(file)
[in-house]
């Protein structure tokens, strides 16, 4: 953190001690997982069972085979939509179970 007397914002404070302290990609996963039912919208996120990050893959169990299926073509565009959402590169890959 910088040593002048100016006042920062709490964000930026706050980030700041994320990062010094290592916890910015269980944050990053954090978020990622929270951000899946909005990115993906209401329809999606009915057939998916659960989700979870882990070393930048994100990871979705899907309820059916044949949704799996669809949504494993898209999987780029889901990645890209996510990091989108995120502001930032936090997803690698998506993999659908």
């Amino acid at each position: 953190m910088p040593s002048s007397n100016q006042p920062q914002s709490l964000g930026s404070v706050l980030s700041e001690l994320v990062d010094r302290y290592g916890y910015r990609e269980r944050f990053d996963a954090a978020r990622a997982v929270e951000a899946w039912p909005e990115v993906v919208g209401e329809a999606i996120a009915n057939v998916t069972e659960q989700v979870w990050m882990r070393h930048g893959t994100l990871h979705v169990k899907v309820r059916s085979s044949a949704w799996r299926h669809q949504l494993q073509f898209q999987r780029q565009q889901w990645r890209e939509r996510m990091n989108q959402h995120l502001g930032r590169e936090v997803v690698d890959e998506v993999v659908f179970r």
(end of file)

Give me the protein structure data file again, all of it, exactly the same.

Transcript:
[in-house]
């Protein structure tokens, strides 16, 4: 953190001690997982069972085979939509179970 007397914002404070302290990609996963039912919208996120990050893959169990299926073509565009959402590169890959 910088040593002048100016006042920062709490964000930026706050980030700041994320990062010094290592916890910015269980944050990053954090978020990622929270951000899946909005990115993906209401329809999606009915057939998916659960989700979870882990070393930048994100990871979705899907309820059916044949949704799996669809949504494993898209999987780029889901990645890209996510990091989108995120502001930032936090997803690698998506993999659908």
């Amino acid at each position: 953190m910088p040593s002048s007397n100016q006042p920062q914002s709490l964000g930026s404070v706050l980030s700041e001690l994320v990062d010094r302290y290592g916890y910015r990609e269980r944050f990053d996963a954090a978020r990622a997982v929270e951000a899946w039912p909005e990115v993906v919208g209401e329809a999606i996120a009915n057939v998916t069972e659960q989700v979870w990050m882990r070393h930048g893959t994100l990871h979705v169990k899907v309820r059916s085979s044949a949704w799996r299926h669809q949504l494993q073509f898209q999987r780029q565009q889901w990645r890209e939509r996510m990091n989108q959402h995120l502001g930032r590169e936090v997803v690698d890959e998506v993999v659908f179970r």